Back See this section in context: Criterion 2 Core Component 2B
2B.8: Professional Development
Professional development is available to all classifications, with a major goal being the benefit to the institution of equipping employees with current information and skills (4A.2). In the 2009 employee survey, 93% of administration, 96% of faculty, 92% of support staff, and 88% of professional/technical staff indicated that Sauk is moderately to highly supportive of professional development.
Participation in professional development is typically voluntary. In most cases, the employee determines his or her own development needs, chooses an appropriate activity from available options and formats, and obtains approval for it. However, policies and practices of the college testify to the importance of providing employees the opportunity to participate in development activities:
- Planning: Administrators plan professional development for themselves and their respective non-faculty staff and request funds as a part of their annual budget requests. While it is recognized that professional development may occur in many different formats, most employees indicated that they attend conferences or workshops fairly regularly, once every two to three years, or every year (93% of administrators, 82% of faculty, 79% of professional/technical, and 76% of support staff).
- Program review: In an effort to encourage participation, the 2009 revision of the Program Review Guidelines asks whether all full-time staff in the area have participated in professional development during the last five years.
- Tuition support: SVCC provides tuition waivers for employees, as well as their families, to take classes at Sauk. In addition, Sauk reimburses an average of nearly $6,500 annually to employees who complete pre-approved classes at other institutions. Ten employees received a tuition reimbursement in FY10.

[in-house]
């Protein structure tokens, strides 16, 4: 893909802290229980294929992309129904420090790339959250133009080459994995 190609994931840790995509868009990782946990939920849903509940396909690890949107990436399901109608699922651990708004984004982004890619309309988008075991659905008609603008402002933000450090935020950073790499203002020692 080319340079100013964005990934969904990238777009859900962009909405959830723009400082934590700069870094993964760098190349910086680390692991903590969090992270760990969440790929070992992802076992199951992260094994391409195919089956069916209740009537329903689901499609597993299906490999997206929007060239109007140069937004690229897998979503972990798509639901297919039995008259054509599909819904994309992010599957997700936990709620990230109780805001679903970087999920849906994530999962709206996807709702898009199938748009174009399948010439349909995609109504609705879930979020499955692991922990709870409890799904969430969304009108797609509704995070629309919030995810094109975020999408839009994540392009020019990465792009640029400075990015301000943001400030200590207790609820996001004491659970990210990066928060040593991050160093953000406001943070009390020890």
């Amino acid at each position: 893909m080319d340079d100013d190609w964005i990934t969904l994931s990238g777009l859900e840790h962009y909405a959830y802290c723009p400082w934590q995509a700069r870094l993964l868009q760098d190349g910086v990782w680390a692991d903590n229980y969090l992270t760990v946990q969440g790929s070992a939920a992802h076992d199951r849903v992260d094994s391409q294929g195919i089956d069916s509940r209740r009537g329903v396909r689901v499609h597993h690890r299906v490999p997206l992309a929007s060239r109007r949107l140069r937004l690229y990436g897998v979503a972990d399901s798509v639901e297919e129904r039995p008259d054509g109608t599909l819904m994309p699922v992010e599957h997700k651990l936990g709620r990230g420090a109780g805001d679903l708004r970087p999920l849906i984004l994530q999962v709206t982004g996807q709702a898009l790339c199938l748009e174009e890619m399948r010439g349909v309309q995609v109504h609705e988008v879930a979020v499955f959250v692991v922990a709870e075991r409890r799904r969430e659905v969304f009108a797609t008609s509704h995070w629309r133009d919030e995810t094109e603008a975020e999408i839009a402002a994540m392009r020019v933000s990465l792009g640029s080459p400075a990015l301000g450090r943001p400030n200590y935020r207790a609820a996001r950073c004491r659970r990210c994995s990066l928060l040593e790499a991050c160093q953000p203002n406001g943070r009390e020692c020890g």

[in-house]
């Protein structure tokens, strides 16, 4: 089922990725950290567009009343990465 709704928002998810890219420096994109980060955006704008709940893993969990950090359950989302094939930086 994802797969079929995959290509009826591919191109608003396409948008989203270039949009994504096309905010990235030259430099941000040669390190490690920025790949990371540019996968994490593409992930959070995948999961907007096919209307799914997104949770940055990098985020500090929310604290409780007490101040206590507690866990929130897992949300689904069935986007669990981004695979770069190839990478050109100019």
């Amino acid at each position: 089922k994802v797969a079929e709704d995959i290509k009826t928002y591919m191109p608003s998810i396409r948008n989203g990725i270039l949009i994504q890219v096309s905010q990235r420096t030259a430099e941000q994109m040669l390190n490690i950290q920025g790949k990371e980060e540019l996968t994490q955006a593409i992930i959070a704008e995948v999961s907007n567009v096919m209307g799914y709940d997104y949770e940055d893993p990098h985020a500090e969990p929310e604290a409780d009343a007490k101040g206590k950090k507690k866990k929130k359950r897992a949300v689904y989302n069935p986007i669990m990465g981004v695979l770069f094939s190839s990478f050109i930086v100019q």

- Faculty Development Committee: Faculty participate in their own development system, which monitors the disbursement of the $20,000 annually budgeted for faculty development. After obtaining supervisory approval, the faculty member requests funding from the Faculty Development Committee. The committee, comprised exclusively of faculty, determines whether the request meets the development guidelines.
- In-house training: Training on-site by Sauk staff provides a cost-effective and efficient delivery method for many types of professional development:
- The Instructional Technology staff conducts free technology workshops for staff and has several online tutorials available as well.
- Human Resources has conducted supervisor training sessions for administrators and non-administrative supervisors pertaining to supervisory practices and employment law.
- The staff development committee, which is comprised of employees from the support and professional/technical job classifications, conduct a variety of development activities including an annual spring retreat, bi-monthly staff information meetings, occasional teleconferences, and participation in the Northern Illinois Network of Staff Developers meetings and events.
- Webinars: Student Services and Instructional Technology have both accessed webinars and made them available to all interested staff. The FY11 employee survey indicated an average of 78% of Sauk employees have attended at least one webinar on a work-related topic (Administration, 100%; Professional/Technical, 86%; Faculty, 70%; Support, 68%).
- Faculty promotion policies: As an encouragement to faculty, promotion is linked to the amount of graduate education a faculty member has attained.
- Membership in professional organizations: The college emphasizes the value of professional development through its expectation that faculty will hold memberships in relevant organizations. An annual review of faculty involvement is included on full-time faculty self-evaluations. According to the fall 2009 survey, 88% of faculty hold memberships in at least one professional organization relevant to their work at Sauk.
- Provisional promotions: In an effort to keep and develop excellent employees, Sauk offered provisional promotions to two support staff employees who lacked the requisite degree qualifications. These employees accepted the responsibilities of the new position and agreed to complete the appropriate degree within a specified time period.